What to do? Be a student of their habits, how they live, make decisions and perceive the world. The way Echo Boomers make wedding registry decisions is the key to your store’s future and longevity. The time is now to speak their language and invite them into your retail world.

Connecting the Dots

By now, gourmet kitchen retailers should be asking themselves, “How do I connect with these new, young, techno-centric couples and establish lifelong relationships with them?” According to Martha and Art Nading, Gourmet Catalog members and owners of Extra Ingredient, an independent kitchen and gourmet store in Greensboro, N.C., the young generation demands online registry lists. “Brides would not register with us if we didn’t offer registry online, and it would really limit our sales,” says Martha Nading.

Extra Ingredient uses an outsource wedding and gift registry service provided by Gourmet Catalog’s strategic partner, Your Registry Inc., a California-based company founded by Elsa Pinto-Melikian that assists independent stores with the setup of in-store and online registries, consulting services, and support of the Echo Boomer segment 24/7 via toll-free customer service. “The growth potential for independent retailers wanting to build their cookware and high-end category sales through wedding registries is limitless,” Pinto-Melikian notes. “In addition to increasing revenue, an online registry will help you reach a new customer base and level the playing field with big box retailers.”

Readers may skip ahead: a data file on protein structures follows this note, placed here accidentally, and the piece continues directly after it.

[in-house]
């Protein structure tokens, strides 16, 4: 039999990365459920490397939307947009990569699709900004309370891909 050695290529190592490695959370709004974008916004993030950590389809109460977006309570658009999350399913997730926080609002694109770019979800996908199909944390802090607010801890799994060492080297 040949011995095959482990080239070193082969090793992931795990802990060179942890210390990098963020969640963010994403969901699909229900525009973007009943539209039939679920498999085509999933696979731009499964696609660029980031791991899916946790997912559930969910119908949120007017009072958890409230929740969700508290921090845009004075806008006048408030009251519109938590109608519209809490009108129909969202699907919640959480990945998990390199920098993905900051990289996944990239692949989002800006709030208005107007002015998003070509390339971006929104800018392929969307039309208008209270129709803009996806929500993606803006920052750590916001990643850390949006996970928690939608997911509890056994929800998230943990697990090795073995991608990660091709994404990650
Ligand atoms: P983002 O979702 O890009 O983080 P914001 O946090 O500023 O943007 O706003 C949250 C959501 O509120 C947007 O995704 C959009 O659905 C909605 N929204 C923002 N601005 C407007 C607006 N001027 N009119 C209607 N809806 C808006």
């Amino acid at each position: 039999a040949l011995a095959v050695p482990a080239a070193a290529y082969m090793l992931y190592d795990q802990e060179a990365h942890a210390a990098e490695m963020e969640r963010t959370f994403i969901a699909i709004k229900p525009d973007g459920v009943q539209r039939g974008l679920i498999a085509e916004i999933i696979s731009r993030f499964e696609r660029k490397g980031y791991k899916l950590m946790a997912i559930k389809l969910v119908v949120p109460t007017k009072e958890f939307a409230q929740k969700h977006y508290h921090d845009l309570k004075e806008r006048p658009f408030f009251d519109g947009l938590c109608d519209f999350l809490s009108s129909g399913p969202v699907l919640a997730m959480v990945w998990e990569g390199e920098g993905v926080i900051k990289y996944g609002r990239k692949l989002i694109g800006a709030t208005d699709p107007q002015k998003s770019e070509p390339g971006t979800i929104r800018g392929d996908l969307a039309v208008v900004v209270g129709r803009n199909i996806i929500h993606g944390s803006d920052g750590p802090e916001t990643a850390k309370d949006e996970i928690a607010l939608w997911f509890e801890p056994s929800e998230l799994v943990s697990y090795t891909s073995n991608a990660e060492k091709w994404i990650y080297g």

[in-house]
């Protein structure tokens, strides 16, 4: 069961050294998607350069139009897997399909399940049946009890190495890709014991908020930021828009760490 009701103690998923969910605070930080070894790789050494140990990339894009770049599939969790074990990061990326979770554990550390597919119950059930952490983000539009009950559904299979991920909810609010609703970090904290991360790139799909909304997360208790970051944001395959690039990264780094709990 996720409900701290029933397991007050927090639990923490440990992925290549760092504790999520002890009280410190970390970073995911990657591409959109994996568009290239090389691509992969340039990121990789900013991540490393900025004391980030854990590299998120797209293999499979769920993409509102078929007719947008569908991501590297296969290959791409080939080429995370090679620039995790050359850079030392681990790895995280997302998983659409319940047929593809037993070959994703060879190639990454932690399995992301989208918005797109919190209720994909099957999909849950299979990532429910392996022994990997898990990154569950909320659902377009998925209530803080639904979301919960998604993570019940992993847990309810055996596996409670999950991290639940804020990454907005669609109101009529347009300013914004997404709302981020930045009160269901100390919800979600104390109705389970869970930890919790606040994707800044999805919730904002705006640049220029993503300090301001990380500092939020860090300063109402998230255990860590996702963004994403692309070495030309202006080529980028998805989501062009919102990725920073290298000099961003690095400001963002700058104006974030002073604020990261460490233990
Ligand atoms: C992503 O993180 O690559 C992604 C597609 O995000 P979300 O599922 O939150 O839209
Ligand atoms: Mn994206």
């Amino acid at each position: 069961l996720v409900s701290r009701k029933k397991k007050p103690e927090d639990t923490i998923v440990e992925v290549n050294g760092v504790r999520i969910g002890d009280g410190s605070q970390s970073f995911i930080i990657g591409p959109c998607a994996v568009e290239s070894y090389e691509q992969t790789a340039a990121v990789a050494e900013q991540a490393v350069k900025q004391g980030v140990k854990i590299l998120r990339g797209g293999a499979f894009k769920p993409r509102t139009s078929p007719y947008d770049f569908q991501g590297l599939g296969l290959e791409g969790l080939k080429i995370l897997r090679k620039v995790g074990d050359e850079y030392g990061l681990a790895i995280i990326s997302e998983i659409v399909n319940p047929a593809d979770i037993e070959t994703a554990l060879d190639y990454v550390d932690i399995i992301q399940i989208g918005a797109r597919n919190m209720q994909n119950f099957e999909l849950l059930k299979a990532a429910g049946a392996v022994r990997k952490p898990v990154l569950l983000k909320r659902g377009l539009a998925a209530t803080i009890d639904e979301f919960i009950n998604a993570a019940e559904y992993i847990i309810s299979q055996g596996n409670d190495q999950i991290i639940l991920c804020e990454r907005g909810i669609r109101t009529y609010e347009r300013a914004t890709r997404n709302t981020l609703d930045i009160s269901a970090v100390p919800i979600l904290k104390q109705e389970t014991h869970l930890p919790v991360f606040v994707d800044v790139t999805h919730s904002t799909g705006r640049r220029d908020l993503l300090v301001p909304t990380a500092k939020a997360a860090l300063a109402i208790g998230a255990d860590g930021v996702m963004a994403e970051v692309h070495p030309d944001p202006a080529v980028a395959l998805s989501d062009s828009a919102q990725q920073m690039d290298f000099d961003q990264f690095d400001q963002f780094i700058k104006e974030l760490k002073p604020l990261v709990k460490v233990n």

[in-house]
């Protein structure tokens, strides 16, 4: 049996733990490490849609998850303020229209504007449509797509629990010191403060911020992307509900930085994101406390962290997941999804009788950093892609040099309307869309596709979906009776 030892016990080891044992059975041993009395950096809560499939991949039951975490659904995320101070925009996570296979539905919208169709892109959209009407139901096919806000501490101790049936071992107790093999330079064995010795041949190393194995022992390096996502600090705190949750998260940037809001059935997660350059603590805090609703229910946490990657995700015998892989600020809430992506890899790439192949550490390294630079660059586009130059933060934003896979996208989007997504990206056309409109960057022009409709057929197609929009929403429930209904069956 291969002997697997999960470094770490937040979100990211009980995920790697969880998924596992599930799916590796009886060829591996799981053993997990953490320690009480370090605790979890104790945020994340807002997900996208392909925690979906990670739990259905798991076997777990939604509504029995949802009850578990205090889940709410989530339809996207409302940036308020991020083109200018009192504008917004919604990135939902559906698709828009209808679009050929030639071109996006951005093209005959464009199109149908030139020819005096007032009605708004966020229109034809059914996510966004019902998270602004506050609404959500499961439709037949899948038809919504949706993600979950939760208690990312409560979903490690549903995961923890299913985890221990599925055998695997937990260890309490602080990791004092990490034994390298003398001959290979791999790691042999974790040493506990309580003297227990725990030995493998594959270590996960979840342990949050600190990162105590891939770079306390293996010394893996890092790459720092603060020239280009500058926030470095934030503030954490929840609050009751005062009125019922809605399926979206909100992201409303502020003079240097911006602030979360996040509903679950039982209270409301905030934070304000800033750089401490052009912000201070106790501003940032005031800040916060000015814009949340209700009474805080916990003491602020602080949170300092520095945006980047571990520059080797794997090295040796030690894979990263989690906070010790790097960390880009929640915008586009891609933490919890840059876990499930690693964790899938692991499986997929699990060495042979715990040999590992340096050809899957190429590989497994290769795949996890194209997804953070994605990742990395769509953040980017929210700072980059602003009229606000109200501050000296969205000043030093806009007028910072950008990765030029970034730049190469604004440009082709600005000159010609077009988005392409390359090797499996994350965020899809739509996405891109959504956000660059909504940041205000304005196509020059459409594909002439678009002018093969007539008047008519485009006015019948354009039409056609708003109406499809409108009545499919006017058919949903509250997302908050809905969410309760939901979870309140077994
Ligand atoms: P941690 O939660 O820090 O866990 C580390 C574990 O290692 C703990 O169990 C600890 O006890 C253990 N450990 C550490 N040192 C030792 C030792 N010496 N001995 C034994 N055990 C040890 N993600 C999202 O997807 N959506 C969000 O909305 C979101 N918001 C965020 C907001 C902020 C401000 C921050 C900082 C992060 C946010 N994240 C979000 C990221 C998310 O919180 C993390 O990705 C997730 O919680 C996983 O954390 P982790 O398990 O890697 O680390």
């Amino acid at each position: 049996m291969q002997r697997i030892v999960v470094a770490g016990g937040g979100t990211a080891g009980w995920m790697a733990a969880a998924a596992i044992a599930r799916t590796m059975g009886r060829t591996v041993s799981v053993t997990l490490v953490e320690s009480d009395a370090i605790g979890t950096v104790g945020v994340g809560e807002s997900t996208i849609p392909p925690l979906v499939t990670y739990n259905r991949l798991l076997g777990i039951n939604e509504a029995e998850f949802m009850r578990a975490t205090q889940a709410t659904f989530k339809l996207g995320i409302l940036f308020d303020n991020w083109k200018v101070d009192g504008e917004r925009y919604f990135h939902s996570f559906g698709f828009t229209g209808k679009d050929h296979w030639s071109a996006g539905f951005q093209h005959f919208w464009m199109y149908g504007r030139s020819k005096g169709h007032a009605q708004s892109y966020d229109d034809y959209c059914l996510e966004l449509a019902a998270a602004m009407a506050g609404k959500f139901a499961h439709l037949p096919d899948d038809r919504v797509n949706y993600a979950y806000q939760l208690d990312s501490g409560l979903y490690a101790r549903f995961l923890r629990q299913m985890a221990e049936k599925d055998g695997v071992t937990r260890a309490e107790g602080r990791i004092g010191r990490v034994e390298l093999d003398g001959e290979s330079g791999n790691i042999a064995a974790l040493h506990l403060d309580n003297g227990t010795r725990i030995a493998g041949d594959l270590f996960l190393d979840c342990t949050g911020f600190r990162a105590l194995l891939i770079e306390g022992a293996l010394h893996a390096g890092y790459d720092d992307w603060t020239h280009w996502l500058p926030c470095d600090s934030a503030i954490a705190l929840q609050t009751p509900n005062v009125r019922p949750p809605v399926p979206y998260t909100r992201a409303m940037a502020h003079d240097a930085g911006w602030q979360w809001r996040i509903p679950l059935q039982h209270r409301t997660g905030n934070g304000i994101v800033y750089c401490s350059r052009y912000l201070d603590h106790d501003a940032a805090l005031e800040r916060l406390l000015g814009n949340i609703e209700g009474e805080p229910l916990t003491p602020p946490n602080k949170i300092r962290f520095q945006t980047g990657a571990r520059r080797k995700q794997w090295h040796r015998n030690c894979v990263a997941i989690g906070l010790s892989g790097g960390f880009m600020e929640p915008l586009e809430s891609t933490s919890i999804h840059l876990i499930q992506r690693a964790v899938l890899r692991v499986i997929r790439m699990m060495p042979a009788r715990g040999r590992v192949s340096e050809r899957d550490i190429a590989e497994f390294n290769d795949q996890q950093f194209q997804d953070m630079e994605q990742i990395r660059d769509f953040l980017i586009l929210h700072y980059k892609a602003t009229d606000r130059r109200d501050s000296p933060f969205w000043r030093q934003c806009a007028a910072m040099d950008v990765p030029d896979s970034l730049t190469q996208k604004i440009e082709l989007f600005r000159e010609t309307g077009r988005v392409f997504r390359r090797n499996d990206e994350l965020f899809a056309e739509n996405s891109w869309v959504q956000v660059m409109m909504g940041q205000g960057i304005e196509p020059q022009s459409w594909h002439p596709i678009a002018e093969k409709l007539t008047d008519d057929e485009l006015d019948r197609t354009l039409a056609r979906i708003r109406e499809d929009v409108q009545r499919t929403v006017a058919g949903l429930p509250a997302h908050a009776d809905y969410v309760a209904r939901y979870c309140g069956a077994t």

Successful specialty stores in tabletop, gourmet kitchen and hardware (yes, hardware) are taking the time to learn Echo Boomer buying habits and preferences, and then offer personalized assistance to this group of potential lifelong customers.

An online registry will help establish a long-term relationship with the millennial bride and continue to pay dividends when that happy couple shares its positive experience with peers. “A very positive outcome to our member stores, as registry is such a word-of-mouth decision for the bride and groom,” adds Janis Johnson, president and founder of Dallas-based Gourmet Catalog & Buying Group. The store’s reputation will go viral very quickly. Congratulations – you’ve just expanded the reach of your marketing campaign.

Now, back to our millennial bridal couple. Jennifer and Michael have been busy designing their personal wedding Web site that will contain photos from the engagement party, details about their big day, an online guest book and a direct link to their online gift registry. To them, giving guests the ability to browse through the registry and purchase gifts online is absolutely essential. And it’s safe to say that the majority of their connected peers feel the same way. Right now, they’re likely working on writing their own vows. If only there was an app for that.

Laura Deck is a freelance writer who lives in San Carlos, Calif.

© 2012 Gourmet Business